For a tad under $23,000, you get a Camaro LS with a 3.6-liter V-6 engine that makes 304 horsepower, which outpaces or rivals the V-8s in some other models.
Bump up to the Camaro SS with the 6.2-liter V-8 and you're jockeying 426 ponies, and your starting price is still under $31,000.
Its rivals in the old-is-new-again muscle car category, the Ford Mustang and Dodge Challenger, have their positive attributes as well.
The Mustang is known for its sheer driving pleasure, and after a recent review of the Challenger, we noted how, in addition to being a really cool ride, it is large enough to serve as a more than adequate family car.
As for looks, beauty is in the eye of the beholder.
Designers of all three models have done a superb job of capturing the heritage styles that made these cars so beloved a few decades ago, while adding just enough modern flair to be appealing to younger folks who weren't around back then.
As for the Camaro, in addition to its great value, you must appreciate its fine fuel economy: 17 mpg city, 29 highway for the V-6, and 16 and 25 for the V-8 with automatic transmission.
The Camaro has five trim levels: LS, 1LT, 2LT, 1SS and 2SS.
All the LTs have the V-6, and the SSs have the V-8.
The LS includes such standard gear as 18-inch wheels, tilt/telescoping steering wheel, satellite radio and keyless entry.
As you might expect, more stuff is added on with each move up in trim levels, although the 1SS has a few less luxury features but gets you the more powerful engine.
With either engine, you can get a six-speed manual or automatic transmission, with the automatic also having manual shift control.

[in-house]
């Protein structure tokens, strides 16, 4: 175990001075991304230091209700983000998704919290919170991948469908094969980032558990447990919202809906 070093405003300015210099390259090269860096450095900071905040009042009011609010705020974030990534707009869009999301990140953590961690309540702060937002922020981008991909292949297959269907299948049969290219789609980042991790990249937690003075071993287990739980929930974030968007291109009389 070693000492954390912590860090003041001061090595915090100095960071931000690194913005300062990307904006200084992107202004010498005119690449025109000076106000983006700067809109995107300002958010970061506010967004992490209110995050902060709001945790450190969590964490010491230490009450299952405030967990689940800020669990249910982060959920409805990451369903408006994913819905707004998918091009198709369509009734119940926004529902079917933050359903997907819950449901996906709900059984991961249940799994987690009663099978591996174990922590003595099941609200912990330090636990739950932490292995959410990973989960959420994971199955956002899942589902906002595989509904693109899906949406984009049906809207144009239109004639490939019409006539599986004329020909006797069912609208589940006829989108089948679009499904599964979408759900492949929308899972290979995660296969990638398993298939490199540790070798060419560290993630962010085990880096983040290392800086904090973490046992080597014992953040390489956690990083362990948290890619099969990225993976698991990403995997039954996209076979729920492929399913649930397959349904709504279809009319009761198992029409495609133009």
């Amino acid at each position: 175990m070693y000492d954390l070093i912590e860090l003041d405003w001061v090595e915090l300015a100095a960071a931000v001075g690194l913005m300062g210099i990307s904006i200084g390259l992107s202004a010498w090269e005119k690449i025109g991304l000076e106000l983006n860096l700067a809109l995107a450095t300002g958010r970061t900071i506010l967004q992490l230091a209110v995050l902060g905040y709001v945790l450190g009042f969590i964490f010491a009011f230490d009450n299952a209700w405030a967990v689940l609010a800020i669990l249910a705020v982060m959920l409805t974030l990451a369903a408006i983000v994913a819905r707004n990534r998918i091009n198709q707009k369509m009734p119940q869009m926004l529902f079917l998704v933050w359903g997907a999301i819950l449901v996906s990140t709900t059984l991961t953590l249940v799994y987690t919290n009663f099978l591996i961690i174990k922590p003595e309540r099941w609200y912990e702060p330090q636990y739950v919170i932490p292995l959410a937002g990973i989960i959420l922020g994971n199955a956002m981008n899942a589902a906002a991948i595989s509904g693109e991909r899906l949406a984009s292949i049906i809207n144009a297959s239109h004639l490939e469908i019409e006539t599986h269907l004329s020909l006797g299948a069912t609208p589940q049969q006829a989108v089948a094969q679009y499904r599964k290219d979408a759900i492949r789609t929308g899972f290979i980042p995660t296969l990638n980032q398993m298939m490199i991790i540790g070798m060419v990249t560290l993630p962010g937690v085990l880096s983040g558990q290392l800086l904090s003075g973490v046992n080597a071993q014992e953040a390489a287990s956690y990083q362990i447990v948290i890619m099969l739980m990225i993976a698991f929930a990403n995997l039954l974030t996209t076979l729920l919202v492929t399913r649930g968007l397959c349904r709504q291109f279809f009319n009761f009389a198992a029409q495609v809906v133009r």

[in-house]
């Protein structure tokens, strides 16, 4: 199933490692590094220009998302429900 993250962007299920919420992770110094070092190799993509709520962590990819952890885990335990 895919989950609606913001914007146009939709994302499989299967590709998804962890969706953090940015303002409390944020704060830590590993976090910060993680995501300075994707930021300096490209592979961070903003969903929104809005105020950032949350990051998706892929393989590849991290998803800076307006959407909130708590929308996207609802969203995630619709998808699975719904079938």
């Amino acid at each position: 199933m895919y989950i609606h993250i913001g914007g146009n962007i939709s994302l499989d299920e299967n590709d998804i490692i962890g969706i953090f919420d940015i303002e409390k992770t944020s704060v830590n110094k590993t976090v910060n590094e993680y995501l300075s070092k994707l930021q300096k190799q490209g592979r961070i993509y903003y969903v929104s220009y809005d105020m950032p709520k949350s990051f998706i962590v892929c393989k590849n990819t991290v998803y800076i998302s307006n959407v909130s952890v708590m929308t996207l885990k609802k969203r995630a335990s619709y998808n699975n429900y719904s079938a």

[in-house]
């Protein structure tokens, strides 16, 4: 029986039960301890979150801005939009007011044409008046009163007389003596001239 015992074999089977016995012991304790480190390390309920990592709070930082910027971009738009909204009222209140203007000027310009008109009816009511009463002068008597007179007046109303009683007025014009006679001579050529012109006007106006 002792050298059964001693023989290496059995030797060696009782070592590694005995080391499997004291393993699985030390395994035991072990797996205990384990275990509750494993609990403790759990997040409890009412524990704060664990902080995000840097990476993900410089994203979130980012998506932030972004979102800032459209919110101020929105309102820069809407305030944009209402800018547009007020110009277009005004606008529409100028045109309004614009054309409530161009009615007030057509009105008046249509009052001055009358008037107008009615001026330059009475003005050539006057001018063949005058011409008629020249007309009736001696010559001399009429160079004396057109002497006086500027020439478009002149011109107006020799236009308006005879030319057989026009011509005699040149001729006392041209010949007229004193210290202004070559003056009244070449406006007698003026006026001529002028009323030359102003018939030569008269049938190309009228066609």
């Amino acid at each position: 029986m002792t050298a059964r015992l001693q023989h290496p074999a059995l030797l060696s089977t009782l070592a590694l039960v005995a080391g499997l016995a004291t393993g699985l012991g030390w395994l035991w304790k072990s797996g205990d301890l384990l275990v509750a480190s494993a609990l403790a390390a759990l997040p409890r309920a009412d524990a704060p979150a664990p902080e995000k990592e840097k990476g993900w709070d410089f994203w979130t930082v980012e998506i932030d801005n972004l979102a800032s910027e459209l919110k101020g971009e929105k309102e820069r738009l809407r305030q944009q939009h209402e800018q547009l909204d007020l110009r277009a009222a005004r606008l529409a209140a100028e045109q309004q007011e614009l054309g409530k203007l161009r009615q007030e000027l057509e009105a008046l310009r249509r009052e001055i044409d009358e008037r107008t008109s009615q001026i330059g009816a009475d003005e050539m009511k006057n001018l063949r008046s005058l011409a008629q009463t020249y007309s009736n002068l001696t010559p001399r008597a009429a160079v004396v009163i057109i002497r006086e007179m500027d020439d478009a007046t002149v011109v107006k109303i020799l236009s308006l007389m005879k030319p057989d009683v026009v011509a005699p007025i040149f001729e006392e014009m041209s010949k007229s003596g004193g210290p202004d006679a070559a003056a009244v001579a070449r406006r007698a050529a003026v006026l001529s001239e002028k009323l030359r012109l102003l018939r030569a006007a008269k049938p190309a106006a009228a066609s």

On the road, which is where cars like this really earn their stripes, the Camaro handles brilliantly, letting you push the limits and kick out its backside a little, while maintaining a highly interactive steering feel.
You might feel a bit of body roll, but not enough to dampen the enthusiastic driving experience.
Our tester had the V-6, and never once did we feel like we needed to drive the V-8 to really witness the thrills that the Camaro can deliver.
However, we certainly would be willing to take on that task should the opportunity present itself.
On the inside, the Camaro is neatly designed and appropriately ergonomical.
The biggest difference that we noticed in comparison with the Challenger is that its interior seems much more compact.
We noted that the Challenger could serve as a large family sedan; the Camaro, while quite comfortable, is more akin to a mid-size sedan that could seat four adults but wouldn't leave you with a whole lot of extra room.
But most buyers of this category of vehicle aren't so much looking for a people hauler as they are something that can haul ... well, you know.
The greenhouse, or amount of glass you get, is relatively small, which might also add to the perception of the compactness of the interior.
But that doesn't seem to compromise visibility, which was unlike the impression we got when we drove the dearly departed Dodge Magnum a few years ago.
With the Camaro, we also loved how high the steering wheel sat - it didn't feel like it was cramped in our lap as is the case with a number of cars. Tall drivers might appreciate that.
Also, the steering wheel looks great and seems to fit the hands wonderfully.
We also loved the dashboard gauges, another small detail that captured the retro look exceptionally well.
Check out the speedometer and you'll swear they yanked it out of a '71.
Overall, the interior materials look good, and seem to be of decent quality as well.
The Camaro has benefited not only from a great deal of preproduction hype, but also from the current buzz from its appearance in the Transformers movie.
That kind of buzz can be a blessing or a curse.
A blessing if the car lives up to the hype, a curse if it disappoints.
The Camaro is no disappointment.
It is ready to run with its rivals, and ready to show what the new General Motors can be all about: